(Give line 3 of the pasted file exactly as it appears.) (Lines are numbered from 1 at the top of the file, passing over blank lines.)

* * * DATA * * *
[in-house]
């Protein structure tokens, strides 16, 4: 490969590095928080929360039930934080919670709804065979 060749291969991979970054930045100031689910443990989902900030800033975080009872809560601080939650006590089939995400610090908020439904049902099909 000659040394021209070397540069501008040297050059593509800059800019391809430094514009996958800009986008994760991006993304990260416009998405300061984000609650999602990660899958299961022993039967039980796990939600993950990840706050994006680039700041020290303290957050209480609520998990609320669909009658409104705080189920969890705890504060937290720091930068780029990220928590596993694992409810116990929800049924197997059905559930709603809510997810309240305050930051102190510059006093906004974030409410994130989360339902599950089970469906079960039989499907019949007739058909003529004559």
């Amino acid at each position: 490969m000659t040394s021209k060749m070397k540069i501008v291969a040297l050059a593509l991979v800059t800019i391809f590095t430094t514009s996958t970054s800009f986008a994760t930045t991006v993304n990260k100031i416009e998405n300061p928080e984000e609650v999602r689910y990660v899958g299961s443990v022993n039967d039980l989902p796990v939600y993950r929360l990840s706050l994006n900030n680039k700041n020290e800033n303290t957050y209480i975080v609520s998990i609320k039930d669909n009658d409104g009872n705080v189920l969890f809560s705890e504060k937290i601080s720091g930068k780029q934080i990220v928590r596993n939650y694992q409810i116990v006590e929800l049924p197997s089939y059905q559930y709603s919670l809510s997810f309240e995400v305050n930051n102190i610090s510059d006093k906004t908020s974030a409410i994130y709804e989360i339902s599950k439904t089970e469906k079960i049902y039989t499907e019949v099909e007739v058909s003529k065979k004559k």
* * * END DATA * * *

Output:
């Amino acid at each position: 490969m000659t040394s021209k060749m070397k540069i501008v291969a040297l050059a593509l991979v800059t800019i391809f590095t430094t514009s996958t970054s800009f986008a994760t930045t991006v993304n990260k100031i416009e998405n300061p928080e984000e609650v999602r689910y990660v899958g299961s443990v022993n039967d039980l989902p796990v939600y993950r929360l990840s706050l994006n900030n680039k700041n020290e800033n303290t957050y209480i975080v609520s998990i609320k039930d669909n009658d409104g009872n705080v189920l969890f809560s705890e504060k937290i601080s720091g930068k780029q934080i990220v928590r596993n939650y694992q409810i116990v006590e929800l049924p197997s089939y059905q559930y709603s919670l809510s997810f309240e995400v305050n930051n102190i610090s510059d006093k906004t908020s974030a409410i994130y709804e989360i339902s599950k439904t089970e469906k079960i049902y039989t499907e019949v099909e007739v058909s003529k065979k004559k």